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Looking Back on 2014: The 7 Most Important eDiscovery Cases in Delaware – Part 2
This is the second in a series of posts summarizing the 7 most important eDiscovery cases in Delaware in 2014.
The second case is 112359 Factor Fund, LLC and Five Nine Group, LLC v. Flux Carbon Starter Fund, LLC, Mary Carroll, Kevin Kreisler, and James L. Sonageri, C.A. No. 9568–VCL, Telephonic Oral Argument on Plaintiffs' Motion to Compel and Rulings of the Court, 06/20/2014.
In response to Plaintiffs' Motion to Compel, the Defendants claimed they did not have sufficient time or resources to review all 73,000 documents yielded by the search terms used. Vice Chancellor Laster was not swayed by these arguments. An Order had been entered earlier in the case requiring the parties to not only meet and confer regarding search terms, but to also "do more than the standard" and "confer regarding the use of an early data assessment tool…to focus on the custodians and time periods most likely to have responsive electronic documents”. Defendants’ reasons for missing the production deadline included delays in collecting the documents from their clients and insufficient manpower to properly review them. The Vice Chancellor found these explanations to be insufficient. The Court explained that in an expedited case, the parties need to think about approaches other than the “old school attorney-by-attorney review”. Had an early data assessment tool been appropriately used, as instructed, the number of search hits would not have come as a surprise and counsel could have thought ahead and planned appropriately to meet the discovery deadlines. The Court ordered that a copy of the transcript be given to Defendants clients, to help them understand that not complying with a discovery order will have serious consequences.
The Vice Chancellor reminded the parties that while there is no magic number to define substantial completion of a production, it generally means getting the bulk of the production done with the understanding that there could conceivably be some undiscovered documents that will trickle in later. What was clear was that Defendants review of approximately 16,000 of the 73,000 documents was not substantial completion of their production by the negotiated and scheduled date. Therefore, the Motion to Compel was granted.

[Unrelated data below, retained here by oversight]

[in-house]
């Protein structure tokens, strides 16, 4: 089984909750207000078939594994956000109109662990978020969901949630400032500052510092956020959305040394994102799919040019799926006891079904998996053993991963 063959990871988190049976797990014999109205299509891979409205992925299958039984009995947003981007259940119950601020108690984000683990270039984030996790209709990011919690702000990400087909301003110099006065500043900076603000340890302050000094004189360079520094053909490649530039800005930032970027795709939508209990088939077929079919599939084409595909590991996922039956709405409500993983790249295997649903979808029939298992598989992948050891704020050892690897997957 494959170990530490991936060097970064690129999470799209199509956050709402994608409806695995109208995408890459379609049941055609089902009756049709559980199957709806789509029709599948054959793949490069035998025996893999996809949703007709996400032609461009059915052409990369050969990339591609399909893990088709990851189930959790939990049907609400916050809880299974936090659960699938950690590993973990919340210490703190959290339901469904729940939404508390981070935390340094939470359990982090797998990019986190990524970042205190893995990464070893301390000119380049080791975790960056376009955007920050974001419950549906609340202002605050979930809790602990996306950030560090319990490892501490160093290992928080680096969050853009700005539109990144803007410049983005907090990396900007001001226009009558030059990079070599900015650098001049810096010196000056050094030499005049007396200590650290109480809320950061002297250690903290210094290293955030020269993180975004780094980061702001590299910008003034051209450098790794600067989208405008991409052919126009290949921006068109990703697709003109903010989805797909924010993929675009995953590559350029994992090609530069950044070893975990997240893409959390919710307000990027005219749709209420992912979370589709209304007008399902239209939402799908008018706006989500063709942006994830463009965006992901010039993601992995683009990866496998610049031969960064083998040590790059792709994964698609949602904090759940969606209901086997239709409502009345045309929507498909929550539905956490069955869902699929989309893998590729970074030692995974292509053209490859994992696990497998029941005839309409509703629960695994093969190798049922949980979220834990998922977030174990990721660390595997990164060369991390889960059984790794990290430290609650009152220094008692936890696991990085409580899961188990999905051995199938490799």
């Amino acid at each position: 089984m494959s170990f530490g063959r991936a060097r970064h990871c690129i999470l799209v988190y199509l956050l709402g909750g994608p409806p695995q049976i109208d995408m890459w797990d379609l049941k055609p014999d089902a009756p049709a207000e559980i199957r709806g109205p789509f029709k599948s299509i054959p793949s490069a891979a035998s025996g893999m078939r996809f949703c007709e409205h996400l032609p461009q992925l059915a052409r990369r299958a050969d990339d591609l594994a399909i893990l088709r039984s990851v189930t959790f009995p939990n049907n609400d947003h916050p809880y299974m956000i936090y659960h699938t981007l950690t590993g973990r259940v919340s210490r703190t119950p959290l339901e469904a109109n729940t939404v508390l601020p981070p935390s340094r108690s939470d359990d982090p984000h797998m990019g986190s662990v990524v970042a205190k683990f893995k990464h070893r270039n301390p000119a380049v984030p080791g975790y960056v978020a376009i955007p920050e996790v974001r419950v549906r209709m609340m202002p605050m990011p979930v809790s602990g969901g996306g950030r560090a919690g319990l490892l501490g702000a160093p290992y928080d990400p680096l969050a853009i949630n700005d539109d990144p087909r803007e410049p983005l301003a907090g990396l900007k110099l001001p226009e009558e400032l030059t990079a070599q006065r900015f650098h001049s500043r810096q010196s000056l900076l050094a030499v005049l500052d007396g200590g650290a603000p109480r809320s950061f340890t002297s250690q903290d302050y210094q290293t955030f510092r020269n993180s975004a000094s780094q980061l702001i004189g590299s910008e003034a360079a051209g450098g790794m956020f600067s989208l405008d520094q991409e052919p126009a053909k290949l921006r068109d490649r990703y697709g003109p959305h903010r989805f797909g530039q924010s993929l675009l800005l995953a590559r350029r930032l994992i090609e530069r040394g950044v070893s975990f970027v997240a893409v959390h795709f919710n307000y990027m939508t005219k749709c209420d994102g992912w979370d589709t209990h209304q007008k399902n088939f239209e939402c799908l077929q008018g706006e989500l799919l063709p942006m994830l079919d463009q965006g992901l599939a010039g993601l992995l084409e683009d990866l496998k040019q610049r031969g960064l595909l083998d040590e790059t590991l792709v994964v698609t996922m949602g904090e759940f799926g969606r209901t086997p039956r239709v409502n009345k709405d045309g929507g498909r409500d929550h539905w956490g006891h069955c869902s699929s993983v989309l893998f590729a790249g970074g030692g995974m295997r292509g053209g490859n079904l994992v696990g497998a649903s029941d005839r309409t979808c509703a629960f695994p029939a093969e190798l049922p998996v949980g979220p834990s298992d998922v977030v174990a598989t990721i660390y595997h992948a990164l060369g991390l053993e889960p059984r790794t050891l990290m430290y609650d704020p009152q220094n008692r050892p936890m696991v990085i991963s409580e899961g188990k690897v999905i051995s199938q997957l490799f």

Because this was the first Motion to Compel, Vice Chancellor Laster felt that a combination of fee-shifting and setting additional timelines was sufficient. However, he cautioned that Rules 26 and 37 contemplate escalating sanctions and that next time inferences or adverse determinations would be an appropriate starting point.
Because the responsiveness rate on the documents reviewed thus far had seemed reasonable, indicating that the search terms were not faulty, Plaintiffs requested implementing a quick peek review of the remaining documents where Defendants would immediately produce all documents from their main custodian that hit on any of the search terms. In order to protect the Defendants' potentially privileged documents, the Court added a "hard date cutoff as to when people became adverse" and a clawback agreement for any privileged documents that did get produced. Defendants were instructed to pay not only the Plaintiffs fees in bringing the Motion to Compel, but also 50% of the costs of the quick peek review, since Plaintiffs were taking on the burden of reviewing these documents, some of which would be determined to be nonresponsive.